Invercargill Blind Foundation recognises its unsung heroes
Every morning at 6am Southland man Alan Swallow gets out of bed, has breakfast and reads the paper.
And for that he is an unsung hero.
When he reads The Southland Times in the morning, he reads it aloud and records it for people who are visually impaired.
The Blind Foundation provides its members with the Telephone Information Service (TIS) which has articles from more than 70 newspapers, radio and TV schedules, finance information, public and government notices and updates from the Blind Foundation.
For 17 years Swallow has read the paper for the TIS service.
He is also the volunteer coordinator for the TIS service in Invercargill.
In the early days of the service someone would head down to the local studio to record the news for the day and they had one chance to get it right, Swallow said. Nowadays, the news readers can work from home using their phone.
The TIS service is available 365 days a year, and it could sometimes take him an hour to get through the local news items he had chosen, he said.
“It doesn’t take much effort, but it does take a commitment because people are relying on it.”
The service had struggled for some time with volunteers because it was a service not many people knew about.
“If people knew what it did and who’ll benefit from it we would get more volunteers.”
It was satisfying to know that people were benefiting from what he was doing, Swallow said.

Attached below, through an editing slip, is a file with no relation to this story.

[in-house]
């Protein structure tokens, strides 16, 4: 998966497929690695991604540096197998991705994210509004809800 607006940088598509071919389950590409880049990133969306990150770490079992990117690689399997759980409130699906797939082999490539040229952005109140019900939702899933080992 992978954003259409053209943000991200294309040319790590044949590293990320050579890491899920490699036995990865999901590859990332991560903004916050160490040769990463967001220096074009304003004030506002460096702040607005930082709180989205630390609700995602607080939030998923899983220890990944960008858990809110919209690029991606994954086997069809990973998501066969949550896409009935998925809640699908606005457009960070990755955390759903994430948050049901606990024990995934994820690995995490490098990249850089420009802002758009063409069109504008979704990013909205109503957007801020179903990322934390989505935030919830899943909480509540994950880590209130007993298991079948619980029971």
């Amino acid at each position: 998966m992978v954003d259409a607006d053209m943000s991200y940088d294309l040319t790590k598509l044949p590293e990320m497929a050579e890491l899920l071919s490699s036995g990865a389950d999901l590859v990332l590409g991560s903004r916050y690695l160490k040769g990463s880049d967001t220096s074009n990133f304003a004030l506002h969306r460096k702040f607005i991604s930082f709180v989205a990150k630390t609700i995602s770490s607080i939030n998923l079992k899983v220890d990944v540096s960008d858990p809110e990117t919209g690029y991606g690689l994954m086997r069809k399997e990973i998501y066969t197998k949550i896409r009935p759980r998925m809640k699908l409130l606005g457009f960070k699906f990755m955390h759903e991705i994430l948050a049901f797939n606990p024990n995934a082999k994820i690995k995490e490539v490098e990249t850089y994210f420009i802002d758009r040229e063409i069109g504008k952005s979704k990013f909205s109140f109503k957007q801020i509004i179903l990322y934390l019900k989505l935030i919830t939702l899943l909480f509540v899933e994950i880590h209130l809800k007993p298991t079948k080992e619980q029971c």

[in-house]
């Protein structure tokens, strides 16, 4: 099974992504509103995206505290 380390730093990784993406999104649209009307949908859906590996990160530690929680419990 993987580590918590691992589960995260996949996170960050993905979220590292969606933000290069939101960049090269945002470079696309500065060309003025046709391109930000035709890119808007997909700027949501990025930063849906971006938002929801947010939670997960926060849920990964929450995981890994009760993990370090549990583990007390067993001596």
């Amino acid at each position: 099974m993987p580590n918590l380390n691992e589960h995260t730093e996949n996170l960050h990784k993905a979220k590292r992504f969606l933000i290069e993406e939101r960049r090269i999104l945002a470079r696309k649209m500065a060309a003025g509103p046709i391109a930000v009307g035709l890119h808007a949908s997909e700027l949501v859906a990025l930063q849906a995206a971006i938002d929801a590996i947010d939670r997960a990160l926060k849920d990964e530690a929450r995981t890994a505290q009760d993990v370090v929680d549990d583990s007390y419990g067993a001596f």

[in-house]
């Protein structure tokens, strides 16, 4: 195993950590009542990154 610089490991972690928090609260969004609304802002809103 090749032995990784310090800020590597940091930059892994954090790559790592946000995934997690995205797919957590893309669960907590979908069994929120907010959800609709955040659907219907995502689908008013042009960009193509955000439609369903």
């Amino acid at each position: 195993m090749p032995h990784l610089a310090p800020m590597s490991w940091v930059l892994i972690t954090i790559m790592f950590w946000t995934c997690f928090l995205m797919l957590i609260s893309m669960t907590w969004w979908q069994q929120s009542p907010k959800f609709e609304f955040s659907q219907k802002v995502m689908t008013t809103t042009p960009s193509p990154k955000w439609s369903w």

“It’s a good way to start the day.”
For Blind Foundation social function organiser Liz Anstice, the opportunity to give back to a foundation that had given much to her, was a nice aspect of the role.
“It’s nice to be giving back to the foundation which has given so much to me.”
Anstice took on the role two years ago.
She said the biggest challenge was building the trust that people had in the local branch of the foundation.
Anstice reformed the social committee group and changed things up so people did not get bored, she said.
“The socials are growing nicely with the members that are coming along.”
The Christmas functions had been so well received members from the Blind Foundation in Balclutha were coming down for them, Anstice said.
However, sometimes getting members to the events was a challenge because of a lack of volunteers available to transport them, she said.
Anstice also manages the Red Puppy Appeal street collection and the appeal during Blind Week.
She was blown away by the number of volunteers she had during the puppy appeal and had to find extra spots for collectors, she said.
She has been involved with the foundation for five years after she became visually impaired.
In February Anstice travelled to Auckland for the Blind Foundation Star Awards as she was a finalist for the Volunteer Recognition Award.
She did not win the top prize, but walked away with a highly commended certificate.
She had not realised how much work she had done until they read out her achievements, she said.